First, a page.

Articles | Volume 5, issue 1
Solid Earth, 5, 1–11, 2014
Solid Earth, 5, 1–11, 2014

Method article 02 Jan 2014

Method article | 02 Jan 2014

Assessing accuracy of gas-driven permeability measurements: a comparative study of diverse Hassler-cell and probe permeameter devices

C. M. Filomena1,*, J. Hornung2, and H. Stollhofen1 C. M. Filomena et al.
  • 1GeoZentrum Nordbayern, Friedrich-Alexander-Universität Erlangen-Nürnberg, Erlangen, Germany
  • 2Institut für Angewandte Geowissenschaften, Technische Universität Darmstadt, Darmstadt, Germany
  • *current address: Shell Global Solutions B.V., Rijswijk, the Netherlands

Abstract. Permeability is one of the most important petrophysical parameters to describe the reservoir properties of sedimentary rocks, pertaining to problems in hydrology, geothermics, and hydrocarbon reservoir analysis. Outcrop analogue studies, well core measurements, and individual sample analysis take advantage of a variety of commercially available devices for permeability measurements. Very often, permeability data derived from different devices need to be merged within one study (e.g. outcrop minipermeametry and lab-based core plug measurements). To enhance accuracy of different gas-driven permeability measurements, device-specific aberrations need to be taken into account. The application of simple one-to-one correlations may draw the wrong picture of permeability trends. For this purpose, transform equations need to be established.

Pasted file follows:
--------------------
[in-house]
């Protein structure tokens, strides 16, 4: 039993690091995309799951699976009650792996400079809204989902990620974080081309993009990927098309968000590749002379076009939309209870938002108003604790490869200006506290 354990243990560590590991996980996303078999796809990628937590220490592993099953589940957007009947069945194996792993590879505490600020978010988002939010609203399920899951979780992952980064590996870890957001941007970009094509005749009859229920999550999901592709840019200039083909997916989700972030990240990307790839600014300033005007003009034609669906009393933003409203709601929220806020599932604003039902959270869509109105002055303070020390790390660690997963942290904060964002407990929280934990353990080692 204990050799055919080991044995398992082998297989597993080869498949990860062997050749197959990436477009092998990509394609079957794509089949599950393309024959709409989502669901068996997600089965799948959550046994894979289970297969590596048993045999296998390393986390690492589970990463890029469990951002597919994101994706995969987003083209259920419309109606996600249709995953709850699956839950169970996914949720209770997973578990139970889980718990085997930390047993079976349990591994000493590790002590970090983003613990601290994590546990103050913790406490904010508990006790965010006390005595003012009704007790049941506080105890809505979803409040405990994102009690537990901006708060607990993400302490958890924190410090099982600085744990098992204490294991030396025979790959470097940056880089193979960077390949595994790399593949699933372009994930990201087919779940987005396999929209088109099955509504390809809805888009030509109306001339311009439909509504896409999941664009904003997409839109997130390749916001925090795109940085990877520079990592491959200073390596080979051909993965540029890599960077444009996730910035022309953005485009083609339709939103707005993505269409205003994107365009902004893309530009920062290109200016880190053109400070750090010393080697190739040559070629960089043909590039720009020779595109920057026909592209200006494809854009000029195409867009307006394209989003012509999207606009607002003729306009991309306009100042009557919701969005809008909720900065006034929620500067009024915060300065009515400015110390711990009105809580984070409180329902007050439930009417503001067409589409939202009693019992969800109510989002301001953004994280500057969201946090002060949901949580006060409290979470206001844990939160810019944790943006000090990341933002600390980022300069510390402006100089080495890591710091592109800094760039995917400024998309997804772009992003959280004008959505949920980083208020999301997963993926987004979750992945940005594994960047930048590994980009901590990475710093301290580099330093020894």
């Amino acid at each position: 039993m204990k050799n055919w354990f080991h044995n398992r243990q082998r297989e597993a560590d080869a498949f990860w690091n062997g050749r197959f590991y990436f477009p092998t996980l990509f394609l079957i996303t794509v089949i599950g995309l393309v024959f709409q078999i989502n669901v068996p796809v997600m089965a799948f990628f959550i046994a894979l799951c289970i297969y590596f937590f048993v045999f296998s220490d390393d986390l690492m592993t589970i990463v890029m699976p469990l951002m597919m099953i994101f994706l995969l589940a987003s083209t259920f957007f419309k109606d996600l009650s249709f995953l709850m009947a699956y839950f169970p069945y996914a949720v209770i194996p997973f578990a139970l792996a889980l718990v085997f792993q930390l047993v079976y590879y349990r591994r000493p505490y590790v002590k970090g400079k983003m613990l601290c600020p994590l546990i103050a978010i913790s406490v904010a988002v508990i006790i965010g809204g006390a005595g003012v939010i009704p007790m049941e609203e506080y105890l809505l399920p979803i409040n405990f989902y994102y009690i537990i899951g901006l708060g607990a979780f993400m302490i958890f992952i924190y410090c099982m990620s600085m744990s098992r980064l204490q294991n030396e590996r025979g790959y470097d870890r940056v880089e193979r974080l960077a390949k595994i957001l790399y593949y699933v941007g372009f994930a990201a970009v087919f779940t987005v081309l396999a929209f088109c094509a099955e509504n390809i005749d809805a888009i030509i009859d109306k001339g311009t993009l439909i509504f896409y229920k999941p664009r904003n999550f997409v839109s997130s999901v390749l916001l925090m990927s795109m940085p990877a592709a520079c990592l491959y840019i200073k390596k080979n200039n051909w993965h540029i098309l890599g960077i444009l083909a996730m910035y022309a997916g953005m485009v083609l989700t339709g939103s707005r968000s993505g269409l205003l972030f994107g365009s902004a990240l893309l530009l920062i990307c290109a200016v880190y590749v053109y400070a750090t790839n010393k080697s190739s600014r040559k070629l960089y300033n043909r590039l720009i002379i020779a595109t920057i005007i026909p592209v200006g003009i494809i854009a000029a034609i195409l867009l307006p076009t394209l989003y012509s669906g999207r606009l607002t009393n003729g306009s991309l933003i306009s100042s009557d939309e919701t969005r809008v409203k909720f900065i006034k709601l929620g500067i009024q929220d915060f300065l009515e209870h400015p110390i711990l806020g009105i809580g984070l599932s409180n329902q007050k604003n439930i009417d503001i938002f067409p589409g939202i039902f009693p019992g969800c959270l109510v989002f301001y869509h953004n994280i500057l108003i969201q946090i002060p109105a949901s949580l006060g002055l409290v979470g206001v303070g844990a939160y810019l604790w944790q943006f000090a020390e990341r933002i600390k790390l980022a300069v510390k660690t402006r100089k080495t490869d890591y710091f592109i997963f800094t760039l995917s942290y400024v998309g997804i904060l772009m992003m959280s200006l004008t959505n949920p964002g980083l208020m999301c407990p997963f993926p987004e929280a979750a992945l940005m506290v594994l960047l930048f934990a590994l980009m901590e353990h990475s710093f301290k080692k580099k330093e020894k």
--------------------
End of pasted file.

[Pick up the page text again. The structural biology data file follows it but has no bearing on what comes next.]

This study presents a detailed comparison of permeability data derived from a selection of commonly used Hassler cells and probe permeameters. As a result of individual cross-plots, typical aberrations and transform equations are elaborated, which enable corrections for the specific permeameters. Permeability measurements of the commercially available ErgoTech gas permeameter and the TinyPerm II probe permeameter are well-comparable over the entire range of permeability, with R2 = 0.955. Aberrations are mostly identified in the permeability range < 10 mD, regarding the TinyPerm II and the minipermeameter/Hassler-cell combination at Darmstadt University, which need to be corrected and standardized. Applying standardizations which consider these aberration intervals strongly improves the comparability of permeability data sets and facilitates the combination of measurement principles. Therefore, the utilization of such correlation tests is highly recommended for all kinds of reservoir studies using integrated permeability databases.